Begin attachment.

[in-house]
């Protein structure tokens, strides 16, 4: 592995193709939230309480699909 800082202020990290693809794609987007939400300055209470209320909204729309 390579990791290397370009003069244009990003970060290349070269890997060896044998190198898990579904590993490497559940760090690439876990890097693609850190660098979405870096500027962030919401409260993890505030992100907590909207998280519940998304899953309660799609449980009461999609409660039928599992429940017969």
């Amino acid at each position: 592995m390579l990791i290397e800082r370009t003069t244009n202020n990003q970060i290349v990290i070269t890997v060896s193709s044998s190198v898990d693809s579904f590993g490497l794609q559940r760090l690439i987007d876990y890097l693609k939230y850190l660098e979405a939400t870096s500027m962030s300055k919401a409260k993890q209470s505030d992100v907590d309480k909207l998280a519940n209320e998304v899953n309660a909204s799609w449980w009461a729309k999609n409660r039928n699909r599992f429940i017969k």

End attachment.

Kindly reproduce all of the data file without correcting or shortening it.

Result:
[in-house]
């Protein structure tokens, strides 16, 4: 592995193709939230309480699909 800082202020990290693809794609987007939400300055209470209320909204729309 390579990791290397370009003069244009990003970060290349070269890997060896044998190198898990579904590993490497559940760090690439876990890097693609850190660098979405870096500027962030919401409260993890505030992100907590909207998280519940998304899953309660799609449980009461999609409660039928599992429940017969």
């Amino acid at each position: 592995m390579l990791i290397e800082r370009t003069t244009n202020n990003q970060i290349v990290i070269t890997v060896s193709s044998s190198v898990d693809s579904f590993g490497l794609q559940r760090l690439i987007d876990y890097l693609k939230y850190l660098e979405a939400t870096s500027m962030s300055k919401a409260k993890q209470s505030d992100v907590d309480k909207l998280a519940n209320e998304v899953n309660a909204s799609w449980w009461a729309k999609n409660r039928n699909r599992f429940i017969k």